The number of Permanent TSB mortgage holders who will face repossession is set to increase in the coming years, the bank’s head of asset management confirmed yesterday.
PTSB asset management unit managing director, Shane O’Sullivan made the announcement yesterday at an appearance of the bank’s top level executives in front of the Oireachtas Finance Committee.
Mr O’Sullivan stressed, however, that the rise would be coming from a very low base with 23 repossessions executed to date this year — the vast majority of which involved vacant properties.
“I think it’s correct to say that the number of repossessions will increase. A number of points I would make about that though: they will increase from a very low base... so far this year we have had 23 repossessions, that’s 0.01% of our stock of properties. Each day myself and my team look to see if we can find solutions for customers... in 12,351 cases we have found solutions.
“However, you are correct that there are a significant number of court cases where we have commenced legal proceedings,” Mr O’Sullivan told the committee in response to a question from People Before Profit TD, Richard Boyd-Barrett.
Mr O’Sullivan, who was joined at the review by PTSB chief executive, Jeremy Masding, defended the bank’s position saying that at times no solutions could be found and in those cases to do nothing would only worsen the situation.
“Sometimes we find from a company perspective, unfortunately, it actually takes the commencement of the legal process to actually get proper engagement, so in those legal numbers at present we have a very significant number of people who are not paying anything towards their mortgage; not a cent,” added Mr O’Sullivan.
At the end of October, the 99.2% state-owned bank failed one facet of the ECB’s stress tests which exposed a capital shortfall in the event of an “adverse scenario” of just under €855m.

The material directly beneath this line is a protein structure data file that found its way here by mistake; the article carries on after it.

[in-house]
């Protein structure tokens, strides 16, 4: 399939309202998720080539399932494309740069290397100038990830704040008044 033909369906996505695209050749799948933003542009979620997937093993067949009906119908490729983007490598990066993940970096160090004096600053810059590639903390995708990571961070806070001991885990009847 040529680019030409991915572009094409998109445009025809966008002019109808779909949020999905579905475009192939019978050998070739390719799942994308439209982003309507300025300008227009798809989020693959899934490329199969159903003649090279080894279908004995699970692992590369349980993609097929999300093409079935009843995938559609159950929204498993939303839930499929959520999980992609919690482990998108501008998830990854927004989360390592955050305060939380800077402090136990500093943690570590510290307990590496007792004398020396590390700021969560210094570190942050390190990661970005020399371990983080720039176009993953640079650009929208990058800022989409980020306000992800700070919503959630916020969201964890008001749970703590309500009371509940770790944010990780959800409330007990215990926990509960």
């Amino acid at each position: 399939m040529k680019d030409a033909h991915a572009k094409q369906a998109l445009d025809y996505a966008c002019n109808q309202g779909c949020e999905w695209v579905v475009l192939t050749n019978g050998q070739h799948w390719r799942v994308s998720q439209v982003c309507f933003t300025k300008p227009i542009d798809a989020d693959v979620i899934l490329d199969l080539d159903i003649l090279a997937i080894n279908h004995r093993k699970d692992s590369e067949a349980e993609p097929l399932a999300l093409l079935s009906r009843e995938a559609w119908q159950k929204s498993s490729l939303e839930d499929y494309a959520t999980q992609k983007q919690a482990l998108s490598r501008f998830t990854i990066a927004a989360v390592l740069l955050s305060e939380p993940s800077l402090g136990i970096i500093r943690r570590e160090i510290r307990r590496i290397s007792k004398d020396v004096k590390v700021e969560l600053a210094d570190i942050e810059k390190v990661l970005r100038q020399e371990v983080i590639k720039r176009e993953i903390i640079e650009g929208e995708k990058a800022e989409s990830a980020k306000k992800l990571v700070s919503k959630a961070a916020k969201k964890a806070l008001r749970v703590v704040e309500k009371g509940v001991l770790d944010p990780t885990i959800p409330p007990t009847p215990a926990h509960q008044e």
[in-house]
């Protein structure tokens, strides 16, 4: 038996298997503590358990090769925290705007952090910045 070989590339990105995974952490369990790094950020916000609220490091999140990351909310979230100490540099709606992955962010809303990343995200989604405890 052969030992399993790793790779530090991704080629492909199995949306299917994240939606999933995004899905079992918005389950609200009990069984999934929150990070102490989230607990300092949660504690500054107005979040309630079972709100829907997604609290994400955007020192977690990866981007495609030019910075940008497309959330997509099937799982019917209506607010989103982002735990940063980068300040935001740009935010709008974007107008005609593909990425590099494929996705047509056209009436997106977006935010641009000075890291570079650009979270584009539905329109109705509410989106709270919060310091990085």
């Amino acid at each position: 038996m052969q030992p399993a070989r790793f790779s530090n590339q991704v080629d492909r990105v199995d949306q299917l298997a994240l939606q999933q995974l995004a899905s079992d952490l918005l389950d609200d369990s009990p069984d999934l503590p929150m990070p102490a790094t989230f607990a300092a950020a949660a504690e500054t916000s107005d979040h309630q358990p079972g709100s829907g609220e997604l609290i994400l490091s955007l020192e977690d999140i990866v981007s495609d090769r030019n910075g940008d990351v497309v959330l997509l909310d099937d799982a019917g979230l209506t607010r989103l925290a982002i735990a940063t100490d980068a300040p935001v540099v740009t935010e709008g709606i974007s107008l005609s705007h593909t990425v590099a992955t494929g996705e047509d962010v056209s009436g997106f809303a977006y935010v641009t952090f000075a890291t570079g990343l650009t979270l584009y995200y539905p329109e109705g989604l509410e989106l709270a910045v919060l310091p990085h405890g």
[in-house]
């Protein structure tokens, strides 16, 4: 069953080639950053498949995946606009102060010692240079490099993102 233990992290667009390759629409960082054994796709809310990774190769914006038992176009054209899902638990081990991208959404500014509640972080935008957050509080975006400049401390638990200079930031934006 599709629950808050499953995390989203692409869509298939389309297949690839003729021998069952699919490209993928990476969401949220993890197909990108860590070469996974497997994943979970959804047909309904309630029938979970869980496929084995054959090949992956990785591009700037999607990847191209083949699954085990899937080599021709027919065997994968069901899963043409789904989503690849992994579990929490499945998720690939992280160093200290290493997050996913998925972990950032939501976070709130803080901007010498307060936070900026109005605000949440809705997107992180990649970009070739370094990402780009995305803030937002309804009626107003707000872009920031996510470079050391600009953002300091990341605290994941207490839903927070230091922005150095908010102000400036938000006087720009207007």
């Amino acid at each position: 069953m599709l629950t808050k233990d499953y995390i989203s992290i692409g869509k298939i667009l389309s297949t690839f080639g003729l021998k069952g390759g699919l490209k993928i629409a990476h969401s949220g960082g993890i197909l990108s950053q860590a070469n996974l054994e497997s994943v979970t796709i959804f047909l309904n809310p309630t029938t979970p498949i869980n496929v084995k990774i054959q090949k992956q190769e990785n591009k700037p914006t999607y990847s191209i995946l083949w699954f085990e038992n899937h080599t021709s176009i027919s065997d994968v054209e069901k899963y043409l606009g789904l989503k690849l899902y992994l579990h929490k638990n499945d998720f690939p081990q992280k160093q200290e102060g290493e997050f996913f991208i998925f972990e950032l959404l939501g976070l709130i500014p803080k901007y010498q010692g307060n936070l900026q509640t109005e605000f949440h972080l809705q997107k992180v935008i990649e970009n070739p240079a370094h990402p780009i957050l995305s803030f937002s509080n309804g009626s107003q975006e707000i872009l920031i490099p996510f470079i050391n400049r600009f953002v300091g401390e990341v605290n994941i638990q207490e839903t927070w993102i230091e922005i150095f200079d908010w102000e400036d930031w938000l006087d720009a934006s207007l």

Mr Masding explained that when €400m of contingent convertible capital notes, or CoCos as they are known, are taken into account this shortfall stands at approximately €450m — 80% of which has already been provided for.
Mr Masding also revealed that he expects to have secured investment to make up the remaining €100m — €150m finalised by the end of Q1 2015 but would not disclose the stake the bank is looking to dispose of or any details of a potential deal.
He later added that the there is a possibility that the whole bank could be sold but stressed that it was a “remote and hypothetical” possibility.
The PTSB chief executive also told the committee that he expects the bank to return to profitability “at the back end of 2016” or perhaps earlier if the economy continues to grow at its current rate.
He expressed his belief the bank’s third restructuring proposal — which is to be submitted in the coming weeks — stood a strong chance of being passed.
On the sale of sub-prime lender Springboard to Mars Capital last month, PTSB officials confirmed they had an agreement from Mars as a condition of the sale that it would honour the code of Conduct on Mortgage Arrears which protects consumers. However, it conceded that it did not yet have a legal standing as legislation to deal with such circumstances had not yet been finalised.
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